And later this week, the Keno brothers will launch Buried Treasure and people will get turned on to their brand of knowledge.

What these shows have in common is that they  educate  consumers.

They also have a distribution format – national TV – that gets the word out to millions.

And what happens then? The educated in the distribution pipeline are not content with what they learn – they want to own something that reflects their new-found knowledge.

Or, success by association with a product.  Your product, be it antique chair, Chinese jade, contemporary art.

Aspirational marketing. It doesn’t preach to the choir or attempt to mine an already established audience. It reaches new audiences and turns those new audiences into buyers.

Why? Because human nature being what it is, people want to be close to the things they like. And if they impress a friend or  boss in the process-so much the better.

So, think about aspirational marketing and how it can boost your sales.

And if you need expert guidance, you know where to come. PRT3 has several aspirational campaigns going now. There is room for another.

What Sellers Should Know About Facebook Now

In Art and the American Way, Art business, business, Drive Website Traffic on April 22, 2011 at 3:34 pm

As the rush to Facebook becomes more defined, the ways to use it are becoming more refined. That is, the metrics have been long enough to provide answers about how to best use Facebook, when to post and what your “likes” expect from your page. (I’ll address expectations in the next blog post.)

Here are the new ground rules for making the most of Facebook.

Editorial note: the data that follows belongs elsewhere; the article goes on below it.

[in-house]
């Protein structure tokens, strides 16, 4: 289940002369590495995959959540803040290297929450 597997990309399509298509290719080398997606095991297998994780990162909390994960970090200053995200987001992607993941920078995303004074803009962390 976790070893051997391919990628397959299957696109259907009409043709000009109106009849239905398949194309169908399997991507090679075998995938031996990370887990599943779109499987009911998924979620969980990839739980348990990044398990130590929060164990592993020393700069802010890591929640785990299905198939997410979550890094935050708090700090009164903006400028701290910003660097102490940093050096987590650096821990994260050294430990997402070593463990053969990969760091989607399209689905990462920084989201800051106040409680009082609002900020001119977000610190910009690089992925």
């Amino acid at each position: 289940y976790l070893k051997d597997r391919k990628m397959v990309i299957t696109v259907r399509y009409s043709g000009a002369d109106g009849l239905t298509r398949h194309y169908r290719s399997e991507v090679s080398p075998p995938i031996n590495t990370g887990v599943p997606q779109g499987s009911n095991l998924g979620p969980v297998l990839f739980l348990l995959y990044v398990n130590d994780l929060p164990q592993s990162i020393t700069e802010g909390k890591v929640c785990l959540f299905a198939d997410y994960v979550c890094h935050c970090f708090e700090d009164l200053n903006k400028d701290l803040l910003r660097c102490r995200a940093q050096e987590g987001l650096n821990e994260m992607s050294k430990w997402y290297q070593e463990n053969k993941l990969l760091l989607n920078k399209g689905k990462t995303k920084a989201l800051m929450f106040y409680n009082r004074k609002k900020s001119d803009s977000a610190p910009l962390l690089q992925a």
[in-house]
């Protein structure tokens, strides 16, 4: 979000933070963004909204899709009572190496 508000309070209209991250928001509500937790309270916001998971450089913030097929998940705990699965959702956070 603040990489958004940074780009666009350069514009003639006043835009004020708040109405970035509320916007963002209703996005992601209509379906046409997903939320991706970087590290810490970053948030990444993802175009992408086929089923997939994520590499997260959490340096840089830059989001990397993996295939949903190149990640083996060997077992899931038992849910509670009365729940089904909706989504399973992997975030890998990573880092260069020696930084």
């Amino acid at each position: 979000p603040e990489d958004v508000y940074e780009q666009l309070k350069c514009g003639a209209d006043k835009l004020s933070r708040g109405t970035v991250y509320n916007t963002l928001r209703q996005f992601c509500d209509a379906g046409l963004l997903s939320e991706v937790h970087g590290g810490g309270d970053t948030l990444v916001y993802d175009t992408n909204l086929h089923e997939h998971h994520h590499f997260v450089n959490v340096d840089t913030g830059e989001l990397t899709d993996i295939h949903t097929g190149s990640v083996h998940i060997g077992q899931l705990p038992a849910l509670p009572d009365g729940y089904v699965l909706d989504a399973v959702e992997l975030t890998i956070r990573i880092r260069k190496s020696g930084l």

The best day to publish is not a weekday. It’s the weekend. Good information that is published on Saturday and Sunday pulls in the widest audience.

The best time to post is 8:00 a.m.  Like you, people are more receptive to information before they get caught up in the day’s activities.

The content that gets the most traffic is related to sex. Since you’re selling antiques, the best content is positivity. Coming in at third place is learning. And coming in at last place, work.

The most sharable word is Facebook. Since you’re probably not going on and on about FB, other words with a high share rate are: why, most and world. Video, health, how, big, bills, says all rank about the same in shareability.

The least shared words are vs, apple and review.  Down, poll, Twitter, game and york are next in line for least shared.

And, here’s a clincher, the best frequency of posts is every other day. (Whew! That gives us all more time to get some real work done.)

Since it’s  Friday , I’m going to hold my next post until Saturday morning at 8:00 and then I’ll share some positive information you can learn from  on Facebook.  And you can be sure to find out why, most things that happen in the world of antiques are big news.

Be sure to check PR To the Trade out at Facebook.

How to say “I love you” with PR

In Art and the American Way, Art business, Auction Advertising, business, Drive Website Traffic, selling antiques on April 19, 2011 at 11:06 pm

What do you want from your public relations platform?  Most of my clients start out saying they have everything in place except for the buzz.  And with today’s touch-and-go economy, most new clients want to know about the process of creating publicity.

Whether you’re going to use PR To the Trade or use your own time and talents to make an impact, here’s what you should strive for.

First, unify your Brand.

Rubick's Cube - Bringing all parts together

Unify your brand.

You may not have considered this, but everyone in your company needs to know exactly what your brand stands for.

If you’re an auction house, ask yourself: what sets us apart? If you’re a dealer, what makes your inventory different? If you’re an appraiser, what is the one quality you’d like most people to remember after they meet you?  Everyone in the company, from the President to the associates, needs to know the 10 words that define your company.

Next, simplify your message.